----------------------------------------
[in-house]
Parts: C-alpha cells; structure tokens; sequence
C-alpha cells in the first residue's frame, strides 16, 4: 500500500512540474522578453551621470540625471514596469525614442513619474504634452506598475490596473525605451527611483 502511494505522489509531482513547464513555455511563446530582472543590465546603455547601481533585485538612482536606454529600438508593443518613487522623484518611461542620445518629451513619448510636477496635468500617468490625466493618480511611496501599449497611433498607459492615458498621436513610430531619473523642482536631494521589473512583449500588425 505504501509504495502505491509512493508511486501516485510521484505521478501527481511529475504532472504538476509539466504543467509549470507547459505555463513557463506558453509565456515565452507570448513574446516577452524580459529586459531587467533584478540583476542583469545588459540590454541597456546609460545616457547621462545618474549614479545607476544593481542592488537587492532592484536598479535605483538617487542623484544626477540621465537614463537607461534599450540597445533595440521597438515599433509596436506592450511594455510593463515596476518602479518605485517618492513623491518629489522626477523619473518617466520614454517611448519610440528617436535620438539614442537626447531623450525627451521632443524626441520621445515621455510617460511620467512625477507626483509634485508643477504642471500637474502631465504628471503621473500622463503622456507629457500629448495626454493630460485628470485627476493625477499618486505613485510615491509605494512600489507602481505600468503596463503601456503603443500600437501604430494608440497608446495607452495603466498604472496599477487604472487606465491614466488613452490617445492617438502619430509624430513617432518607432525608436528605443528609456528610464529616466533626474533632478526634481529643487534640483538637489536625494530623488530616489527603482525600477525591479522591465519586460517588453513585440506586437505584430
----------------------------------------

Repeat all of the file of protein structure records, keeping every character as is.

[in-house]
Parts: C-alpha cells; structure tokens; sequence
C-alpha cells in the first residue's frame, strides 16, 4: 500500500512540474522578453551621470540625471514596469525614442513619474504634452506598475490596473525605451527611483 502511494505522489509531482513547464513555455511563446530582472543590465546603455547601481533585485538612482536606454529600438508593443518613487522623484518611461542620445518629451513619448510636477496635468500617468490625466493618480511611496501599449497611433498607459492615458498621436513610430531619473523642482536631494521589473512583449500588425 505504501509504495502505491509512493508511486501516485510521484505521478501527481511529475504532472504538476509539466504543467509549470507547459505555463513557463506558453509565456515565452507570448513574446516577452524580459529586459531587467533584478540583476542583469545588459540590454541597456546609460545616457547621462545618474549614479545607476544593481542592488537587492532592484536598479535605483538617487542623484544626477540621465537614463537607461534599450540597445533595440521597438515599433509596436506592450511594455510593463515596476518602479518605485517618492513623491518629489522626477523619473518617466520614454517611448519610440528617436535620438539614442537626447531623450525627451521632443524626441520621445515621455510617460511620467512625477507626483509634485508643477504642471500637474502631465504628471503621473500622463503622456507629457500629448495626454493630460485628470485627476493625477499618486505613485510615491509605494512600489507602481505600468503596463503601456503603443500600437501604430494608440497608446495607452495603466498604472496599477487604472487606465491614466488613452490617445492617438502619430509624430513617432518607432525608436528605443528609456528610464529616466533626474533632478526634481529643487534640483538637489536625494530623488530616489527603482525600477525591479522591465519586460517588453513585440506586437505584430